If erosion problems cannot be solely addressed with a beneficial vegetative buffer, several methods can be employed to help repair and stabilize your bank. Some property managers find success by installing rip-rap, deflectors, erosion mats and plantings along the shoreline to hold sediment in place. Coconut “coir” logs can also provide short-term shoreline stability. However, one of the latest and most comprehensive restoration methods is the introduction of a bioengineered living shoreline, which utilizes a biodegradable woven mesh that is anchored to the earth and filled with soil to rebuild and stabilize eroded banks for several years. Depending on your state’s permitting requirements, sediment that has accumulated locally in the pond can be dredged and placed inside the woven material. Grass or other plants are then planted on top, ensuring protection from erosion in the future. This is a very effective tool when managing your waterbody because it both reclaims lost water depth by removing excess sediment and rebuilds and stabilizes the shore bank, allowing for optimal aesthetic, recreational, and ecological use.

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    Shoreline protection and restoration are critical aspects of a successful freshwater management program, but they will not alone ensure your long-term goals are achieved. In order to maintain a healthy waterbody, one should also maintain a healthy watershed by limiting fertilizer use, confirming septic systems are properly functioning, and properly disposing of pet waste, leaves and grass clippings. Proactive measures, like aeration, nutrient remediation and water quality testing should also be taken within the waterbody to further prevent ongoing problems. The last piece of the puzzle is education. Educate your community members about the direct impact they have on surrounding aquatic resource and the small steps they can take to prevent algae and aquatic weed growth. By taking a proactive, custom aquatic management approach designed with the help of a professional lake manager, you can reduce eutrophication and prolong the health, beauty and function of your lake or stormwater pond for years to come.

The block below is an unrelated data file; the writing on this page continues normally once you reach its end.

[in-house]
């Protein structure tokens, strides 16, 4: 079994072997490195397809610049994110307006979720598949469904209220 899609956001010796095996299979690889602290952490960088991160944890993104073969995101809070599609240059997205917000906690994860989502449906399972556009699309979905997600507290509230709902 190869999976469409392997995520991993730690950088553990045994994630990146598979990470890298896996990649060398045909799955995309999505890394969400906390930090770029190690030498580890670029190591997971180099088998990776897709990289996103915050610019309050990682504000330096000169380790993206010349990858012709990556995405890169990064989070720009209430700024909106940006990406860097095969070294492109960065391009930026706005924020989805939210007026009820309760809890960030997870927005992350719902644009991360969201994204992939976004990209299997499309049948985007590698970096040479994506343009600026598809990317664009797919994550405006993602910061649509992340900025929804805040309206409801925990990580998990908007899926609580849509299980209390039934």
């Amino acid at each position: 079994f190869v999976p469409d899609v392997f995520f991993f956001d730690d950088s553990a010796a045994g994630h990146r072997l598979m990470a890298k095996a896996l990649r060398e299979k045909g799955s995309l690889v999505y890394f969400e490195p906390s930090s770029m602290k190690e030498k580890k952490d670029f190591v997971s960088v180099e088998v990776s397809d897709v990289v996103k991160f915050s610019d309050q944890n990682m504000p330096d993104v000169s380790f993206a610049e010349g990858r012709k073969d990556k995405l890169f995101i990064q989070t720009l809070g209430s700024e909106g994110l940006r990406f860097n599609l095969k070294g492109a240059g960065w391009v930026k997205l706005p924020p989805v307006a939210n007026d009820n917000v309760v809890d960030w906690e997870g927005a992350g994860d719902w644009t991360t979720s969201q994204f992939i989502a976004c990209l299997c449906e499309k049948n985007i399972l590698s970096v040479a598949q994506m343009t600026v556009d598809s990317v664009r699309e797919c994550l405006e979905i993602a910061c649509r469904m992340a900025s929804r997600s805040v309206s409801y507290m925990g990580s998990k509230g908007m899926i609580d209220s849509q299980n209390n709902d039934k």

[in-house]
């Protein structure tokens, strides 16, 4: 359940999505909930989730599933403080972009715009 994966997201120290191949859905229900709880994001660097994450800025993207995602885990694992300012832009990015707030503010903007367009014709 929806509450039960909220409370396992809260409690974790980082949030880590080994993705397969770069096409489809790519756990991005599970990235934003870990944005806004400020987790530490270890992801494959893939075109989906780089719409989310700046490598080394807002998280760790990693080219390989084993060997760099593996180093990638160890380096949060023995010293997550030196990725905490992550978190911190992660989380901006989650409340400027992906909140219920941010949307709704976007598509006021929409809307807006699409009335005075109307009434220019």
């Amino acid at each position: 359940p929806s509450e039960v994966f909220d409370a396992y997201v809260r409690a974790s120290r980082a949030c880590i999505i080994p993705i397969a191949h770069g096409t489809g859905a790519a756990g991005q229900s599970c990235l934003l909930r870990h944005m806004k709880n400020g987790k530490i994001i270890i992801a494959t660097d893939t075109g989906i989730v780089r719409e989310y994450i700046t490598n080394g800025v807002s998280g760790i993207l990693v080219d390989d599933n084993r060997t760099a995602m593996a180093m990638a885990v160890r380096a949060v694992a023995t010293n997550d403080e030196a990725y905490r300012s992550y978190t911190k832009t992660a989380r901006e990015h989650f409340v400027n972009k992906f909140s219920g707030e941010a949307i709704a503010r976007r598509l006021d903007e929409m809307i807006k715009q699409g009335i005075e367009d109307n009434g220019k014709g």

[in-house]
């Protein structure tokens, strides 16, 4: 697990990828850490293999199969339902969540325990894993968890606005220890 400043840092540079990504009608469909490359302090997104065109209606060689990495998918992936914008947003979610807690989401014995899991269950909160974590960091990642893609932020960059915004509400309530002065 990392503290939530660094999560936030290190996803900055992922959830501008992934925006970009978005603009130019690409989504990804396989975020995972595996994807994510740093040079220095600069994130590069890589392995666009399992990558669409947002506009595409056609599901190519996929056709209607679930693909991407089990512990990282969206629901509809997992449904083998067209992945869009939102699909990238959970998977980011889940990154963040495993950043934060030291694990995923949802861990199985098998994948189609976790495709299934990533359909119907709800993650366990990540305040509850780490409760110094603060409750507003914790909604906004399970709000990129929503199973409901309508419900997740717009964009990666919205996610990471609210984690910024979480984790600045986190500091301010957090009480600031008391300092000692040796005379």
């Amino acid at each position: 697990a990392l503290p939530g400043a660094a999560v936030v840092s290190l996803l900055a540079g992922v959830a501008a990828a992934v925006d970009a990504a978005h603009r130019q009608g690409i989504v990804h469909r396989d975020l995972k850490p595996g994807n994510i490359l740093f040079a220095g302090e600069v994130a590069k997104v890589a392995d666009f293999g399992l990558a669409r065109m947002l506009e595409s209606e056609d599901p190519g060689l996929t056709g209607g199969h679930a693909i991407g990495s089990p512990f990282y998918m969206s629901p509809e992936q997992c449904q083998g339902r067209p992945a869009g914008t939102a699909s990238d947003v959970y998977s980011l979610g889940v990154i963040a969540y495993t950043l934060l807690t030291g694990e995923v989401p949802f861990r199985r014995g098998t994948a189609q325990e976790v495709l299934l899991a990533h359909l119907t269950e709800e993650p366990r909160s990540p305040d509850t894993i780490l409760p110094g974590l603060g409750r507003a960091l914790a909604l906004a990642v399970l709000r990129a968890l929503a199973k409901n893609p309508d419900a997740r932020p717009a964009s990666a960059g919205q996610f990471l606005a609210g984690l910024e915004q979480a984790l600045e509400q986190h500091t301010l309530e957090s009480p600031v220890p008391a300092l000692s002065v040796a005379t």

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    Contact the experts at 888-480-LAKE (5253) for all of your lake, stormwater pond, wetland and fisheries management needs. 

    Paul ContiPaul Conti is a regional manager and environmental scientist serving SOLitude's Southern New England region. Paul works with each client to determine the best possible lake and pond management solutions to meet their individual needs, and has worked on an array of jobs both large and small. He regularly monitors lakes, ponds and wetlands, where he enjoys conducting vegetation surveys, nuisance algae bloom treatments, nutrient remediation projects, biological applications, and the removal of invasive and nuisance plant species in both aquatic and upland environments. 

    SOLitude Lake Management is a nationwide environmental firm committed to providing sustainable solutions that improve water quality, enhance beauty, preserve natural resources and reduce our environmental footprint. SOLitude’s team of aquatic resource management professionals specializes in the development and execution of customized lake, stormwater pond, wetland and fisheries management programs that include water quality testing and restoration, nutrient remediation, algae and aquatic weed control, installation and maintenance of fountains and aeration systems, bathymetry, shoreline erosion restoration, mechanical harvesting and hydro-raking, lake vegetation studies, biological assessments, habitat evaluations, and invasive species management. Services and educational resources are available to clients nationwide, including homeowners associations, multi-family and apartment communities, golf courses, commercial developments, ranches, private landowners, reservoirs, recreational and public lakes, municipalities, drinking water authorities, parks, and state and federal agencies. SOLitude Lake Management is a proud member of the Rentokil Steritech family of companies in North America.

    Topics: Pond Management Best Practices, Buffer Management